Verified Voting Blog: Verified Voting Comments to FCC on Internet Voting

In the American Recovery and Reinvestment Act of 2009 (Recovery Act), Congress directed the Federal Communications Commission (FCC), as part of its development of a National Broadband Plan, to include “a plan for the use of broadband infrastructure and services in advancing …civic participation.” On December 10, 2010 the Federal Communications Commission issued a request for public comments “…on how broadband can help to bring democratic processes—including elections, public hearings and town hall meetings—into the digital age…” Verified Voting, in submitted comments, answered the question – “With existing technology, is it possible to enable and ensure safe and secure voting online today?”, simply – “In a word, no.” As a recent report from the National Institute of Standards and Technology (NIST) indicates, “…The security challenges associated with e-mail return of voted ballots are difficult to overcome using technology widely deployed today.” And “…Technology that is widely deployed today is not able to mitigate many of the threats to casting ballots via the web.

Despite the short window allowed for public comment, numerous organizations and individuals, including Verified Voting submitted comments. Much of Verified Voting’s commentary was informed by the “Computer Technologists’ Statement on Internet Voting”, published last year and signed by dozens of leading technology professionals and computer security experts. This post is the first in a series that will highlight the commentary submitted to the FCC on the issue of the role of the internet in the electoral process. In answer to the question “With existing technology, is it possible to enable and ensure safe and secure voting online today?”, Verified Voting responded, “in a word, no.”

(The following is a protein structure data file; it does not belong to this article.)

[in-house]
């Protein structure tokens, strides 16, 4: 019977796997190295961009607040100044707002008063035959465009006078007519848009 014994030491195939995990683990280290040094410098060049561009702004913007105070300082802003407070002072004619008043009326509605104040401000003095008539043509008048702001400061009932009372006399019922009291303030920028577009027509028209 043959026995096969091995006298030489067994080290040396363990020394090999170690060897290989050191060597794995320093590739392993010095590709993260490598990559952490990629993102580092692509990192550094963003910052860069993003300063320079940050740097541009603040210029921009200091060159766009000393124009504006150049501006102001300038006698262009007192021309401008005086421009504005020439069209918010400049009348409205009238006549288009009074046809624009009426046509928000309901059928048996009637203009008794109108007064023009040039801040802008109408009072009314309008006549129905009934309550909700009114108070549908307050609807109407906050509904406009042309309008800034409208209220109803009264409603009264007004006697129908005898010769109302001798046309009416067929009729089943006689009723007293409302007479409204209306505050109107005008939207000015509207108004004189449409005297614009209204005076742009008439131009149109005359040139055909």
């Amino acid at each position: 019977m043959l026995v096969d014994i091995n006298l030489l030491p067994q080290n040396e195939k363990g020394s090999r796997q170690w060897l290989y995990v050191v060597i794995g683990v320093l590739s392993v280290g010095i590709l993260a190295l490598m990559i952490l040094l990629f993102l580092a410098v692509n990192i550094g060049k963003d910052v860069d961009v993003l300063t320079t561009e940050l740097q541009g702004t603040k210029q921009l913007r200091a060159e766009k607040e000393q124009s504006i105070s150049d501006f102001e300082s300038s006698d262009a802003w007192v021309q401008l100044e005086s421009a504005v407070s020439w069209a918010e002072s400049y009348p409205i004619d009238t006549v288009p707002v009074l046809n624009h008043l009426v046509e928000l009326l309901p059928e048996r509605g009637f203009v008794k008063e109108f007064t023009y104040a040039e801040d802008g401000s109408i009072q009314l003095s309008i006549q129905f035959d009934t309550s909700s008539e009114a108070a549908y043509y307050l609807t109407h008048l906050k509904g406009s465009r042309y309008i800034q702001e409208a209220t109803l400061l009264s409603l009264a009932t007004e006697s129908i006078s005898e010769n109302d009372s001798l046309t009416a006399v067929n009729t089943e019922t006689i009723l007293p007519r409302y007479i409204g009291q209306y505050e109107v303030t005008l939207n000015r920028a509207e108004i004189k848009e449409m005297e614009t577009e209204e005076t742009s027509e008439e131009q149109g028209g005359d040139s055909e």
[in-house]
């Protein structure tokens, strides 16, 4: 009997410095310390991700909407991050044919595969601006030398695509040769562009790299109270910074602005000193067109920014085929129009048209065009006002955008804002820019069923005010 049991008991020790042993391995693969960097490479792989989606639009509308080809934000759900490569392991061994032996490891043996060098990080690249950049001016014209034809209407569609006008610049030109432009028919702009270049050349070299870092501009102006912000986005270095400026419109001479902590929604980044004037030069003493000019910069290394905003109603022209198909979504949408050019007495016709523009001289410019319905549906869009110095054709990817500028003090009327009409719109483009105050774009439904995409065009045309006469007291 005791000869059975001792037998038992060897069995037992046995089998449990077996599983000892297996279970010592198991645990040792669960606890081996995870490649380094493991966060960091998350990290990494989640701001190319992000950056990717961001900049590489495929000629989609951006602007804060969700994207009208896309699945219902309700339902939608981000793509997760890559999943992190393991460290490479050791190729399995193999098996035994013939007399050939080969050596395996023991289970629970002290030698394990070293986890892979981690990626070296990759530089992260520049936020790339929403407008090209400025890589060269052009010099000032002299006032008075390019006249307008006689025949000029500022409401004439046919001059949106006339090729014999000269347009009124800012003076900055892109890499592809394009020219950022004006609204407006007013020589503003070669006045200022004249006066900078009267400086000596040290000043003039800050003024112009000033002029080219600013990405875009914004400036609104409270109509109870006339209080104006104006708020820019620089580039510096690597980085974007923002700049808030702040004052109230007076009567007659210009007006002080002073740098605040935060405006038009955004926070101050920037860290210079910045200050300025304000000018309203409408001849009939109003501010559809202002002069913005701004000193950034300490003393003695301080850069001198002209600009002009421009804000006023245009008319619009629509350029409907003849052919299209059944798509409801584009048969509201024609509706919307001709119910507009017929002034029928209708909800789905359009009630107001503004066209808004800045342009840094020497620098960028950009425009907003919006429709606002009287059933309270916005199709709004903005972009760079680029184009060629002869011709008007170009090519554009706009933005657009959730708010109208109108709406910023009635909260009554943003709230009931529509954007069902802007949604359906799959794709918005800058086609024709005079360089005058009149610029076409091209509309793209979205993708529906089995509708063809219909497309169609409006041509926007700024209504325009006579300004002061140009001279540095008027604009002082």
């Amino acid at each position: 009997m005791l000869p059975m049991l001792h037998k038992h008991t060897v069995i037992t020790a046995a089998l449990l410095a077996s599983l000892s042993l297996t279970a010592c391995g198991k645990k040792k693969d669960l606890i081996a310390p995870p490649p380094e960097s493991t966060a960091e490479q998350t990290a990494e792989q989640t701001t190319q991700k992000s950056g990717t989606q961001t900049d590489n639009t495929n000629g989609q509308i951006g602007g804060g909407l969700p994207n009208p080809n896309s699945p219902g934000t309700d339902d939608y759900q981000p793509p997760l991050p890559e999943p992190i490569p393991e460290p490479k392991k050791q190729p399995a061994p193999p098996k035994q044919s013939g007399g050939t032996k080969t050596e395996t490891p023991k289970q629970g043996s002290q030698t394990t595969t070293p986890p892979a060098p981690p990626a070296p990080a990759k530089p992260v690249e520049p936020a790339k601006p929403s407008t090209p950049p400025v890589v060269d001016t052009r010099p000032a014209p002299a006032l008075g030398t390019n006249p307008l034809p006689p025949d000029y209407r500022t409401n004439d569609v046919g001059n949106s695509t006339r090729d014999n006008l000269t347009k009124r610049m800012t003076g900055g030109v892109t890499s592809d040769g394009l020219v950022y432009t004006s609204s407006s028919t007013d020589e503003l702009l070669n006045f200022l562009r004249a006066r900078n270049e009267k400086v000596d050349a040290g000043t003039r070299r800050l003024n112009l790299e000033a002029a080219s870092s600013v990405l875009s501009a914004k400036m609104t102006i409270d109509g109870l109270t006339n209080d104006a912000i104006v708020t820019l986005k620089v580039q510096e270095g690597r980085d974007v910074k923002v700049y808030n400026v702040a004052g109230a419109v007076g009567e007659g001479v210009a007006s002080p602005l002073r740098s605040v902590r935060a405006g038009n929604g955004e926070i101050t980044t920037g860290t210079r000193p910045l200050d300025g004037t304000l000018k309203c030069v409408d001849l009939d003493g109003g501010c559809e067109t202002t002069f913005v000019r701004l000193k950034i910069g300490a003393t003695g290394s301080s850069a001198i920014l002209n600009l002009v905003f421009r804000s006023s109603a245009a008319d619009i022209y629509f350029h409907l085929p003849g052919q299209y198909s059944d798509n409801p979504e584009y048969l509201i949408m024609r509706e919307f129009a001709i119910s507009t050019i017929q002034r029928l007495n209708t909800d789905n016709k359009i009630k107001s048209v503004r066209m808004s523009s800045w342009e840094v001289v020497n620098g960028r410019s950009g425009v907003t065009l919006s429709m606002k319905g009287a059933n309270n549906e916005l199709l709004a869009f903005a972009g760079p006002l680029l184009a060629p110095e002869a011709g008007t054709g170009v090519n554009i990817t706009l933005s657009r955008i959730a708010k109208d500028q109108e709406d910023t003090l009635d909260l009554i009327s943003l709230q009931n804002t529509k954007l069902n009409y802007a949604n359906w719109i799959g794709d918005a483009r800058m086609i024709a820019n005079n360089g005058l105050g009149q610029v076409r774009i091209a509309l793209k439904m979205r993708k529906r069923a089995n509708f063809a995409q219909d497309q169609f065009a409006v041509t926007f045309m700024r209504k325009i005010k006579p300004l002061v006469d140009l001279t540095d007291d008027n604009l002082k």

Recent interest in online voting is ironic in light of the ongoing discussion over the security of electronic voting systems. For much of this decade, reassurance about the security of polling place e-voting systems has included the contention that the systems are secure “ because they are never connected to the Internet.” Indeed, a number of states including Mississippi, New York, California, Ohio, and Texas, have enacted laws or issued standards that prohibit any connection of polling-place voting devices and county election servers to the Internet. How prototype Internet voting systems differ so from current electronic voting systems that they obviate such wise security provisions has never been adequately explained.

Overseas and military voters face significant challenges being able to vote in the available time frame from when ballots and materials are available and the deadline for returning those ballots. The Pew Center on the States wrote a report called “No Time To Vote” which explains this in detail. As they point out in the report, these challenges can be resolved without having to resort to insecure voting practices such as returning voted ballots electronically. At no point in this report is online voting recommended as a solution to these problems.